The Stanley Cup Finals being tonight at the Staples Center in Los Angeles (8 PM ET, NBC). The Los Angeles Kings are the betting favorite against the New York Rangers. Here’s a look at how the Kings got here, which includes debunking some myths…
Los Angeles hoisted the Stanley Cup in 2012 and made it to the conference finals in 2013, before losing to the Chicago Blackhawks. Los Angeles avenged the latter defeat as they survived a thrilling seven-game series with Chicago to get to this round. Here’s a summation of the season arc for the Kings.
*Los Angeles went 46-28-8 in the regular season and were sixth in the Western Conference. The strength of the team was defense, as they were the best in the league in goals allowed. It stands to reason then, that the offense was a little shaky, and they ranked 26th.
*The path Los Angeles to their respective rankings on offense and defense was a little curious though. Goaltender Jonathan Quick did not have a good year, with his 91.5% save rate ranking 23rd among NHL goalies. It was outstanding team defense, limiting opportunities that keyed the Kings’ defensive success.
*On the flip side, Los Angeles had no problem generating shots on goal, ranking seventh in the league at assaulting the net. Over an 82-game schedule you would expect that to work itself out—especially with veteran scorers like Jeff Carter who know what they’re doing with the puck. But it did not.
*Anze Kopitar was the team’s most productive offensive player all year, with his 70 points marking him a top-30 player. I use the benchmarks of 30/60/90 since there are thirty teams in the NHL and if talent were equally distributed it gives a sense of who’s a front-line scorer, a second-line and third-line. A crude statistical breakdown to be sure, but it gives us a general sense of where players fit in the overall scheme of the NHL.
*Kopitar was a front-line player on both goals and assists, while Carter was a second-line scorer with 27 goals. The weakness of the offense came in that not a lot of other contributors stepped up.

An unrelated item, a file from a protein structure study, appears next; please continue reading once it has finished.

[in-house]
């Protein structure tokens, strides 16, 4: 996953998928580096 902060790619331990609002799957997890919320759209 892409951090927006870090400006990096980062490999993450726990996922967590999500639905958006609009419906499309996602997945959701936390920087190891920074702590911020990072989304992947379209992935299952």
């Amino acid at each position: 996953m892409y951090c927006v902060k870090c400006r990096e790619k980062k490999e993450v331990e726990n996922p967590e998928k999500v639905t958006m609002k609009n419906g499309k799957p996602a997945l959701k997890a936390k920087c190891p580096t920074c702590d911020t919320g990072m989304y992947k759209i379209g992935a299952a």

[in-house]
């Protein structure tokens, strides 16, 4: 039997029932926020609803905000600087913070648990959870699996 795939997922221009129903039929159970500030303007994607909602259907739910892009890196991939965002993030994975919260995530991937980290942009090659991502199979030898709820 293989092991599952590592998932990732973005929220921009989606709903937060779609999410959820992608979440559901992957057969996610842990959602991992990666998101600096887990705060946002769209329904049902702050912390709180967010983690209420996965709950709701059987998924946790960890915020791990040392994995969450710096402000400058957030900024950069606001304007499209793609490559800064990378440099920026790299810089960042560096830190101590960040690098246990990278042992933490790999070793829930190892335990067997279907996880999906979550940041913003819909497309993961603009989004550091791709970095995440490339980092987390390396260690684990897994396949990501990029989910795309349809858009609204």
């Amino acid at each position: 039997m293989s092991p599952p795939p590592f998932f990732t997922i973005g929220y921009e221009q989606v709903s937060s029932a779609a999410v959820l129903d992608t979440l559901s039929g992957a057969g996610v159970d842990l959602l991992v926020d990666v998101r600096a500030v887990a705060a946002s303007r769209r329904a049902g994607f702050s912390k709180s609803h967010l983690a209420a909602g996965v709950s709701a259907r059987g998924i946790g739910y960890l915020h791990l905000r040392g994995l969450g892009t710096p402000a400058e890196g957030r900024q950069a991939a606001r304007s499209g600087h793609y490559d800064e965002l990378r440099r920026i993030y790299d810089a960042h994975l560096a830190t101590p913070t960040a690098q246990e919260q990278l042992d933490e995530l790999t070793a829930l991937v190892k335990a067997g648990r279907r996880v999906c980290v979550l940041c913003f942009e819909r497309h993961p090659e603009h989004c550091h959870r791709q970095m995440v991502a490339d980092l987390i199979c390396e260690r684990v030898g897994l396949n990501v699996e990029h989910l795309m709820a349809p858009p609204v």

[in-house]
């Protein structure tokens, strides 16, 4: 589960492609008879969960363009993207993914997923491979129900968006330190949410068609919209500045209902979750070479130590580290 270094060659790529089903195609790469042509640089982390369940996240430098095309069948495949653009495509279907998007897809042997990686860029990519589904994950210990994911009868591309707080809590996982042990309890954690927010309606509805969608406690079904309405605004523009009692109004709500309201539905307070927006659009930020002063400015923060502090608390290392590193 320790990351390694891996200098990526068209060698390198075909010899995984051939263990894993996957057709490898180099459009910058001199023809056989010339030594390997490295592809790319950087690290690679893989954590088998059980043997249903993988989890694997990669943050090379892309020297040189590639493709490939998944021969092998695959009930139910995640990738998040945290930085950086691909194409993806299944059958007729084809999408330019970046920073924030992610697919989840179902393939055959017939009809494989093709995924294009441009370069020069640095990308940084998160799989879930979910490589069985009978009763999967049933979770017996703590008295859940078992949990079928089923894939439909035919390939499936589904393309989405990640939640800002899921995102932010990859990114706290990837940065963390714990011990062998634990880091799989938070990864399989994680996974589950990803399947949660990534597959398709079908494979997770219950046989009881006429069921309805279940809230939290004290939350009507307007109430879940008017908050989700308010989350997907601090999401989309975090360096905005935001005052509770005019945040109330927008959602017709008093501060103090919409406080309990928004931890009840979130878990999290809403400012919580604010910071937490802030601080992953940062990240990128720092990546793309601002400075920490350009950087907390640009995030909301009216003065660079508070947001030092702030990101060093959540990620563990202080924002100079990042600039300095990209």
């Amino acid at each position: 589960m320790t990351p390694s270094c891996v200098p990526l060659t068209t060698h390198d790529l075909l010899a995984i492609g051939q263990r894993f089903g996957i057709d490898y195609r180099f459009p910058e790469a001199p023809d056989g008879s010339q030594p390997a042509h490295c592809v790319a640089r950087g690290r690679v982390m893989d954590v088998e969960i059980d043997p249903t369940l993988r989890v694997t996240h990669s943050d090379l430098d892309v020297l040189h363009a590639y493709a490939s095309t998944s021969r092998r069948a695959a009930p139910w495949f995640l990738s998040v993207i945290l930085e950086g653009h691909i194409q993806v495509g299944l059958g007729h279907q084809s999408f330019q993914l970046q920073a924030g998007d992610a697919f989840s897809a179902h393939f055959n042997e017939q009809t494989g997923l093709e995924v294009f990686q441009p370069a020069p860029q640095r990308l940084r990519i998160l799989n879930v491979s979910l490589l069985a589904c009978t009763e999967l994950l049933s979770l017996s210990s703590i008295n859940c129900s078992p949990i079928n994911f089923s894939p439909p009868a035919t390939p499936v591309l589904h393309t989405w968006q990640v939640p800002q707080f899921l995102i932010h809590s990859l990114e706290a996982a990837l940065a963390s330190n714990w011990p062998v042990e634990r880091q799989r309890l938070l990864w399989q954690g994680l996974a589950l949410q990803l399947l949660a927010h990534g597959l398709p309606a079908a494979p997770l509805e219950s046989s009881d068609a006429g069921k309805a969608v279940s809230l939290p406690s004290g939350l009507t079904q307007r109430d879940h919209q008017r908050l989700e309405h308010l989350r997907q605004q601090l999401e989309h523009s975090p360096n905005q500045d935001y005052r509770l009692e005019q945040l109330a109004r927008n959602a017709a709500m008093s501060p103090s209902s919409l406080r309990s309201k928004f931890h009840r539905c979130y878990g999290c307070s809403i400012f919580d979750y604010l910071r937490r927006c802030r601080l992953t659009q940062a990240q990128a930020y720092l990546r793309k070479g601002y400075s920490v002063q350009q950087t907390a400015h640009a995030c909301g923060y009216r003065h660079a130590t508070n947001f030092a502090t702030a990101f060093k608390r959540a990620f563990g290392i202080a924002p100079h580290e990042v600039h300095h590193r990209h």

*That all changed in the postseason. Los Angeles has been the most explosive offensive team in the playoffs, calling to mind their 2012 run when players like Drew Doughty and Dustin Penner suddenly morphed into Wayne Gretzky for a couple months. Penner is gone, but Doughty is one of the multitude of players whose game has found a new level. It includes Marian Gaborik, Justin Williams and Dustin Brown.
*Kopitar and Carter are still going strong. Kopitar is the leading point producer in the postseason and the leading Kings’ candidate for the Conn Smythe Award, given to the MVP of the entire playoffs. He leads in assists, while Carter ranks second in both goals and assists through three rounds of playoff hockey. Gaborik’s 12 goals are the most of any player.
*There’s a myth that exists which says that Quick—the Conn Smythe winner in 2012 and the U.S. Olympic goalie at Sochi this February—has elevated his game. In reality, he has not. Quick has had some very good games at some really big moments to be sure, and I’m sure no one in Los Angeles is complaining that he’s in net. But the 90.6% save rate for the postseason places him in the middle of playoff goalies. He coughed up third period leads in Games 5 & 6 against Chicago, both close-out opportunities that nearly cost the Kings dearly.
*Ultimately, the story of the Los Angeles Kings in these playoffs is that of a team that simply refuses to die. They were down 3-0 in games to the San Jose Sharks in the first round and became the fourth team in NHL history to win four in a row. Los Angeles won two straight elimination games against a very good team in the Anaheim Mighty Ducks.
Finally, Los Angeles won a Western Conference Finals against the defending Stanley Cup champions in overtime of Game 7 on the road, concluding a series that met the very definition of epic. If the Rangers ever think the Kings are dead at any point in this series, New York might want to twist the knife and kick the body a few times just to make sure.